China Justice Observer

中司观察

EnglishArabicChinese (Simplified)DutchFrenchGermanHindiItalianJapaneseKoreanPortugueseRussianSpanishSwedishHebrewIndonesianVietnameseThaiTurkishMalay

Foreign Investors Can Establish Entertainment Venues in China

Thu, 15 Jul 2021
Categories: China Legal Trends

On 27 May 2021, the Ministry of Culture and Tourism released the “Notice on Adjusting the Examination and Approval of Entertainment Venues and Internet Service Business Sites” (关于调整娱乐场所和互联网上网服务营业场所审批有关事项的通知).

The Notice specifies that, according to the “Decision of the State Council on Revising and Repealing Some Administrative Regulations” (国务院关于修改和废止部分行政法规的决定) (Decree No. 732 of the State Council of the People’s Republic of China), foreign investors are allowed to establish entertainment venues within the territory of China in accordance with the law, and the restrictions on the proportion of foreign investment are removed. When applying for engaging in business activities of entertainment venues, foreign investors shall file an application with cultural and tourism administrative departments at the provincial level, and the application materials, conditions, and procedures for establishment shall be the same as those for domestic investors. Where investors from the Hong Kong Special Administrative Region, the Macao Special Administrative Region or Taiwan region invest in the establishment of entertainment venues in the Mainland, they shall do so by reference to the Notice.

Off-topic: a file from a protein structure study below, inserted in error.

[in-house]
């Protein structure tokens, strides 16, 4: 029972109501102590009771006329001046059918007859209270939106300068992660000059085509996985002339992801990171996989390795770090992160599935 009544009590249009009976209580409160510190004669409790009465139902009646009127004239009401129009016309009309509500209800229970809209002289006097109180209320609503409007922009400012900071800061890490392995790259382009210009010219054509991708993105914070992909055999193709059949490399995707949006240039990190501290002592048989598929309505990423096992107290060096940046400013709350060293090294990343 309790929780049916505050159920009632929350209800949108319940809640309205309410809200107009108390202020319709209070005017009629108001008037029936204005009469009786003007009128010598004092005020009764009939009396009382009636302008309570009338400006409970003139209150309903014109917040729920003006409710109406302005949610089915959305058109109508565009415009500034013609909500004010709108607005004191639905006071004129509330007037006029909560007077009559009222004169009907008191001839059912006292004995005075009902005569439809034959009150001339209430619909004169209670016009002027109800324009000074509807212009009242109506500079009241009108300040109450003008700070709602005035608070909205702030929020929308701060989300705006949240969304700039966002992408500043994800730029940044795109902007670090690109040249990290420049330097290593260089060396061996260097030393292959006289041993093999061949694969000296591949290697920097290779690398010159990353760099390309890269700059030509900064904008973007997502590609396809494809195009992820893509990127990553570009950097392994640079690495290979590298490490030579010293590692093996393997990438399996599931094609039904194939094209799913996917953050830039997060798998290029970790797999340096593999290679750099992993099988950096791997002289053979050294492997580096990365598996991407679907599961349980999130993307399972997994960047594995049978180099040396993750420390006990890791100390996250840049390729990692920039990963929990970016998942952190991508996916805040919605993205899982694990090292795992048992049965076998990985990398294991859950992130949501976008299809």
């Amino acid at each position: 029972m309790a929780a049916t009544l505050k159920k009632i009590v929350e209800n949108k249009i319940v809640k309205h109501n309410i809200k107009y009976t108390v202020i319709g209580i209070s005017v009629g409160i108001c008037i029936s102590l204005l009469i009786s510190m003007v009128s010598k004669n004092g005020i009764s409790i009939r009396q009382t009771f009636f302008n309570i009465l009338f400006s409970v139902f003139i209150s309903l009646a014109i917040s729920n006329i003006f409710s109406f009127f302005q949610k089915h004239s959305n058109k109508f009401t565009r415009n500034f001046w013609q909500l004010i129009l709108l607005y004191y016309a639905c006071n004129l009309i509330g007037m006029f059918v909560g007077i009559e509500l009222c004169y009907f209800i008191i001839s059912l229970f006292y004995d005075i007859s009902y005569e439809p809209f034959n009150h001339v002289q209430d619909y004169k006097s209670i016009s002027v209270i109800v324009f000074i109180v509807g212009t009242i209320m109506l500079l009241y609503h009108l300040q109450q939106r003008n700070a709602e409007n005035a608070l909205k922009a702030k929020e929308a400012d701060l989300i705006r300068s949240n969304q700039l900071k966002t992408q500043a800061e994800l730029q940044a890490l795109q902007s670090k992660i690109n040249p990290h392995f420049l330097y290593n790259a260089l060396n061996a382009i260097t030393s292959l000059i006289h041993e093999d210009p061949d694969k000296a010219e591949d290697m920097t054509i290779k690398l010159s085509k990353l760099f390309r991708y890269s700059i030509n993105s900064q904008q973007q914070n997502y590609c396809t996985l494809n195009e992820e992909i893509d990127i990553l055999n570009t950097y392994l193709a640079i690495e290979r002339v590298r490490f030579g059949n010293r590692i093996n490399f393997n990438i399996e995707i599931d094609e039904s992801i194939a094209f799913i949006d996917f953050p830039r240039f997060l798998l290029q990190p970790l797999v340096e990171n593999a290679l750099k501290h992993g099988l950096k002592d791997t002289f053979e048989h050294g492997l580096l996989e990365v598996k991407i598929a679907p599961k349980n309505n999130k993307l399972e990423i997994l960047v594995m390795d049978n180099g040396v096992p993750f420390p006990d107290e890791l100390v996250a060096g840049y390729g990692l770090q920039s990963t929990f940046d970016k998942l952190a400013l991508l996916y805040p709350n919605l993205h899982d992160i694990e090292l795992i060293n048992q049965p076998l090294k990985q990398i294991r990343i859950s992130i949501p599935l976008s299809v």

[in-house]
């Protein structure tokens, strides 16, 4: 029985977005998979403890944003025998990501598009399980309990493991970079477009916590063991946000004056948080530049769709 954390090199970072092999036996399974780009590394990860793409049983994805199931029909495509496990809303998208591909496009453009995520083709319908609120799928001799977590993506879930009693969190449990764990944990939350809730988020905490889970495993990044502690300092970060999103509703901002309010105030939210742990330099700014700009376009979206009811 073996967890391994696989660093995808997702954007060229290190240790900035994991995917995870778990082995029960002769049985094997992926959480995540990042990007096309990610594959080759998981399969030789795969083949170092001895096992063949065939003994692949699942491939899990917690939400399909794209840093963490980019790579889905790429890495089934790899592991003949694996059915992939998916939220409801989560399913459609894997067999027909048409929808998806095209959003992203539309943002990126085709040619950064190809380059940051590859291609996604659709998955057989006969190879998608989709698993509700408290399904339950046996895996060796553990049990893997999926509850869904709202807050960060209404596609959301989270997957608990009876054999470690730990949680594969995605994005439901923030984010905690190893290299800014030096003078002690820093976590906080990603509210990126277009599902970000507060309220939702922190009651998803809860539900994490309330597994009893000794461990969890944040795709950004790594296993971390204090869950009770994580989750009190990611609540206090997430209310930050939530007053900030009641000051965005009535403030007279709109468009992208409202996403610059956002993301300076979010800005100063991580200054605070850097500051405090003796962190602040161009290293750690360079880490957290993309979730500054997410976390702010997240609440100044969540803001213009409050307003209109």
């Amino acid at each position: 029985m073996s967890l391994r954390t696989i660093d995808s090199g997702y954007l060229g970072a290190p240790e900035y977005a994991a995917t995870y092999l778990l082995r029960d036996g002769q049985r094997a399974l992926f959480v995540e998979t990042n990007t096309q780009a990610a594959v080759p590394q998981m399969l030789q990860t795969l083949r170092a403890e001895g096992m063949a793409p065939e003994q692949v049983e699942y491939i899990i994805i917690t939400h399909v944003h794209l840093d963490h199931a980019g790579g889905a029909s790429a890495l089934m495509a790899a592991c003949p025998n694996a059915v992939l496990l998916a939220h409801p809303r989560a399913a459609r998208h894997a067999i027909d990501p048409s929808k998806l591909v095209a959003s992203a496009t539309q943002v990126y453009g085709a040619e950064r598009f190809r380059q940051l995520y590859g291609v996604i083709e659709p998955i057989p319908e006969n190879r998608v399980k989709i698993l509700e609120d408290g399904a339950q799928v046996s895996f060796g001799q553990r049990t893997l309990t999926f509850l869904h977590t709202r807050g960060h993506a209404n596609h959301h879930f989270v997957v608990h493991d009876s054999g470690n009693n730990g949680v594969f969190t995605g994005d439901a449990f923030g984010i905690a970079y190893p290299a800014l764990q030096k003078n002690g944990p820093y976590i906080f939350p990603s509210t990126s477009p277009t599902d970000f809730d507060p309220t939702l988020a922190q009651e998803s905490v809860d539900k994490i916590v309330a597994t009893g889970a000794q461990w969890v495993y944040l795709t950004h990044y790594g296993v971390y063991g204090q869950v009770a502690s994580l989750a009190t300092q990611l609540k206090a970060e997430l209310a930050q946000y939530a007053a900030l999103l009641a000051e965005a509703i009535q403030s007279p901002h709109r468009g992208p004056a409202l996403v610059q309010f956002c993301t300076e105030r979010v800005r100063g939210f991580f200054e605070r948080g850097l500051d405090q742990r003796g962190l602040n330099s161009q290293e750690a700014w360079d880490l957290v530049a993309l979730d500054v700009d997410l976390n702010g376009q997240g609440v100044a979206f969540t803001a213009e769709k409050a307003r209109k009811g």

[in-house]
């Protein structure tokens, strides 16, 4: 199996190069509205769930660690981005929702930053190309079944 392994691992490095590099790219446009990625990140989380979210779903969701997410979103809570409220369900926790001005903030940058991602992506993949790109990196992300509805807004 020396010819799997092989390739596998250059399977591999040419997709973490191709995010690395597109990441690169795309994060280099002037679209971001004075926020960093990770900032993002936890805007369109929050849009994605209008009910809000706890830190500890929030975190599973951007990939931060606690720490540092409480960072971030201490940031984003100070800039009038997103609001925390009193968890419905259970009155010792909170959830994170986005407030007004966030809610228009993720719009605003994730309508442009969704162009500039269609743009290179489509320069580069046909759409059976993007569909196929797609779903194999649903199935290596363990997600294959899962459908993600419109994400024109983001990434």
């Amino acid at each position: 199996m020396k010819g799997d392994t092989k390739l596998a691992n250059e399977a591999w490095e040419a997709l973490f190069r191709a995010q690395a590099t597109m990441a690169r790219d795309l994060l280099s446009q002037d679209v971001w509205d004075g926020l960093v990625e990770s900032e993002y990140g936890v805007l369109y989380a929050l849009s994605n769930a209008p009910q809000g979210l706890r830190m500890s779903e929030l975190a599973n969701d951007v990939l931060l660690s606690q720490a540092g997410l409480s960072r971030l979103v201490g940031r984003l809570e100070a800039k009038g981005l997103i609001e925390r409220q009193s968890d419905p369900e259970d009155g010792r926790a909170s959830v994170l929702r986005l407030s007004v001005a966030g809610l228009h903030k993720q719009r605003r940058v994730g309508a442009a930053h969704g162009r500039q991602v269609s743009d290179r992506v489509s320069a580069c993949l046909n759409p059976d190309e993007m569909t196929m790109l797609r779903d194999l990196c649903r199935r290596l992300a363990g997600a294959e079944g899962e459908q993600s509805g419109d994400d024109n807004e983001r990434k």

Cover Photo by Zain Lee (https://unsplash.com/@zzpsok) on Unsplash

Contributors: CJO Staff Contributors Team

Save as PDF

Related laws on China Laws Portal

You might also like

SPC Publishes Typical Cases on Public Security Crimes

In April 2024, China's Supreme People's Court (SPC) released five typical cases illustrating crimes against public security, emphasizing clarifications on trial criteria and sentencing principles, featuring a case involving serious injuries from objects thrown off a high-rise building.

Beijing Court Upholds Workers' Right to Offline Rest

The Beijing No. 3 Intermediate People's Court ruled that workers are entitled to overtime pay for “invisible overtime work” conducted via social media outside of working hours, protecting their right to “offline rest”.

China Revises State Secrets Protection Law

China’s national legislature, the National People’s Congress, revised the State Secrets Protection Law to enhance information classification, secrecy in technological innovation, and precise protection of state secrets, effective May 1, 2024.